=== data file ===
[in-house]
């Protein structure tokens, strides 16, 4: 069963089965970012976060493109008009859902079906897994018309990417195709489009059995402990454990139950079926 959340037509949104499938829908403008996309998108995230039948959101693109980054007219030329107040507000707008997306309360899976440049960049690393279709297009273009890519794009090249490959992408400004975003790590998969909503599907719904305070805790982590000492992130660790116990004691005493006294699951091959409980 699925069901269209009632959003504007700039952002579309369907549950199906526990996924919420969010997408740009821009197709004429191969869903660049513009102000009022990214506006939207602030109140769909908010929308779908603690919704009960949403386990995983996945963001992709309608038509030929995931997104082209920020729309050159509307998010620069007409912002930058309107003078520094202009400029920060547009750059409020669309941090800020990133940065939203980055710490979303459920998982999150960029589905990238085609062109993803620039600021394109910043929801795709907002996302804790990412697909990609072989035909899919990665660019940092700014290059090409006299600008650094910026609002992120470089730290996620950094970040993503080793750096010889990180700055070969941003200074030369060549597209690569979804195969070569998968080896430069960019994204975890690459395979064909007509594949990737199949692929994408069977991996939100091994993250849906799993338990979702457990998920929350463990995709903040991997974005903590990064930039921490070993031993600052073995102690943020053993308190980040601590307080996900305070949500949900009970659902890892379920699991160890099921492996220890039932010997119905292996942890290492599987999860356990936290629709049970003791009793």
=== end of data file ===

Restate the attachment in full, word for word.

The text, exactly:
[in-house]
């Protein structure tokens, strides 16, 4: 069963089965970012976060493109008009859902079906897994018309990417195709489009059995402990454990139950079926 959340037509949104499938829908403008996309998108995230039948959101693109980054007219030329107040507000707008997306309360899976440049960049690393279709297009273009890519794009090249490959992408400004975003790590998969909503599907719904305070805790982590000492992130660790116990004691005493006294699951091959409980 699925069901269209009632959003504007700039952002579309369907549950199906526990996924919420969010997408740009821009197709004429191969869903660049513009102000009022990214506006939207602030109140769909908010929308779908603690919704009960949403386990995983996945963001992709309608038509030929995931997104082209920020729309050159509307998010620069007409912002930058309107003078520094202009400029920060547009750059409020669309941090800020990133940065939203980055710490979303459920998982999150960029589905990238085609062109993803620039600021394109910043929801795709907002996302804790990412697909990609072989035909899919990665660019940092700014290059090409006299600008650094910026609002992120470089730290996620950094970040993503080793750096010889990180700055070969941003200074030369060549597209690569979804195969070569998968080896430069960019994204975890690459395979064909007509594949990737199949692929994408069977991996939100091994993250849906799993338990979702457990998920929350463990995709903040991997974005903590990064930039921490070993031993600052073995102690943020053993308190980040601590307080996900305070949500949900009970659902890892379920699991160890099921492996220890039932010997119905292996942890290492599987999860356990936290629709049970003791009793």